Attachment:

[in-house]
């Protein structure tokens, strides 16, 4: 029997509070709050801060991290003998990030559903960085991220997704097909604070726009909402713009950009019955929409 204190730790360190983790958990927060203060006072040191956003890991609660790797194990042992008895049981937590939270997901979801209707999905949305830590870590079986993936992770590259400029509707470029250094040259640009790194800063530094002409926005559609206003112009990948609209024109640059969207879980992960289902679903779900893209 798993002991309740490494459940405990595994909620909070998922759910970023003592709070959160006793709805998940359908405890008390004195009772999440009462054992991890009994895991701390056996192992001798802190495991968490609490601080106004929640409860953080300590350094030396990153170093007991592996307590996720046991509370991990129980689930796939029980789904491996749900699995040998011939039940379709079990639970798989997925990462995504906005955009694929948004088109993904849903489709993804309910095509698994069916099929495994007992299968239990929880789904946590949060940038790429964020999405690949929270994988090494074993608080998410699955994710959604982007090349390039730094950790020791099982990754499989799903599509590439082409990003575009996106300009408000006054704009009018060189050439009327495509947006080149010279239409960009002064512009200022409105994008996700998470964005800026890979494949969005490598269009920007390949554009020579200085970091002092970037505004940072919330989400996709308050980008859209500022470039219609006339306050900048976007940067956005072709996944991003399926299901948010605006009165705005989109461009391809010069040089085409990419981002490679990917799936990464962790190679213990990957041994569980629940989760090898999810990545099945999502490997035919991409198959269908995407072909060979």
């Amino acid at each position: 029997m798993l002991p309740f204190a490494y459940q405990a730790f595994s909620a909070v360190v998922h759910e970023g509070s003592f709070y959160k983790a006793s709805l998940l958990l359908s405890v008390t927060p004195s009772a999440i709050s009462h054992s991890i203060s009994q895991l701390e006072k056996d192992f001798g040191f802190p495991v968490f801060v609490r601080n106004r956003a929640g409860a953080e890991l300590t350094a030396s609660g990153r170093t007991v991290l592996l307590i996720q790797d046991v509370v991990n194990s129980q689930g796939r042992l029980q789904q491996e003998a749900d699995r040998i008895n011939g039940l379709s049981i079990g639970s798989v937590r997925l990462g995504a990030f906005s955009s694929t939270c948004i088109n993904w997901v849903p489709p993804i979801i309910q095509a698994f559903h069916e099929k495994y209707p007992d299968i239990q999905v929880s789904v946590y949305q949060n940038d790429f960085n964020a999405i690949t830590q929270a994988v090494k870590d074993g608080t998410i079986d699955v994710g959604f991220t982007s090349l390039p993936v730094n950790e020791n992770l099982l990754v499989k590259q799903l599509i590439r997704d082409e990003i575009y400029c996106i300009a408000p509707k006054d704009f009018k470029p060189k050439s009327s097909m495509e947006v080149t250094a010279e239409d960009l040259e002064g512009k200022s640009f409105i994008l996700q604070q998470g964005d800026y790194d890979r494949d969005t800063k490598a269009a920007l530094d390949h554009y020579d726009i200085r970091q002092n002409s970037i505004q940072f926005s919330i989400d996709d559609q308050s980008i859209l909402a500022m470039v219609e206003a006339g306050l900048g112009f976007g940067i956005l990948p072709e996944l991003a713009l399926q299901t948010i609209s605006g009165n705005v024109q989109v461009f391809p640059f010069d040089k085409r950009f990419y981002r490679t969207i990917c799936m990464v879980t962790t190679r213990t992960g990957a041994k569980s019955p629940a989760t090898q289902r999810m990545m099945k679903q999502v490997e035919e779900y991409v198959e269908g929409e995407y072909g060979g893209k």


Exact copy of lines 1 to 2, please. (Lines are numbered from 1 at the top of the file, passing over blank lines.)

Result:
[in-house]
């Protein structure tokens, strides 16, 4: 029997509070709050801060991290003998990030559903960085991220997704097909604070726009909402713009950009019955929409 204190730790360190983790958990927060203060006072040191956003890991609660790797194990042992008895049981937590939270997901979801209707999905949305830590870590079986993936992770590259400029509707470029250094040259640009790194800063530094002409926005559609206003112009990948609209024109640059969207879980992960289902679903779900893209 798993002991309740490494459940405990595994909620909070998922759910970023003592709070959160006793709805998940359908405890008390004195009772999440009462054992991890009994895991701390056996192992001798802190495991968490609490601080106004929640409860953080300590350094030396990153170093007991592996307590996720046991509370991990129980689930796939029980789904491996749900699995040998011939039940379709079990639970798989997925990462995504906005955009694929948004088109993904849903489709993804309910095509698994069916099929495994007992299968239990929880789904946590949060940038790429964020999405690949929270994988090494074993608080998410699955994710959604982007090349390039730094950790020791099982990754499989799903599509590439082409990003575009996106300009408000006054704009009018060189050439009327495509947006080149010279239409960009002064512009200022409105994008996700998470964005800026890979494949969005490598269009920007390949554009020579200085970091002092970037505004940072919330989400996709308050980008859209500022470039219609006339306050900048976007940067956005072709996944991003399926299901948010605006009165705005989109461009391809010069040089085409990419981002490679990917799936990464962790190679213990990957041994569980629940989760090898999810990545099945999502490997035919991409198959269908995407072909060979």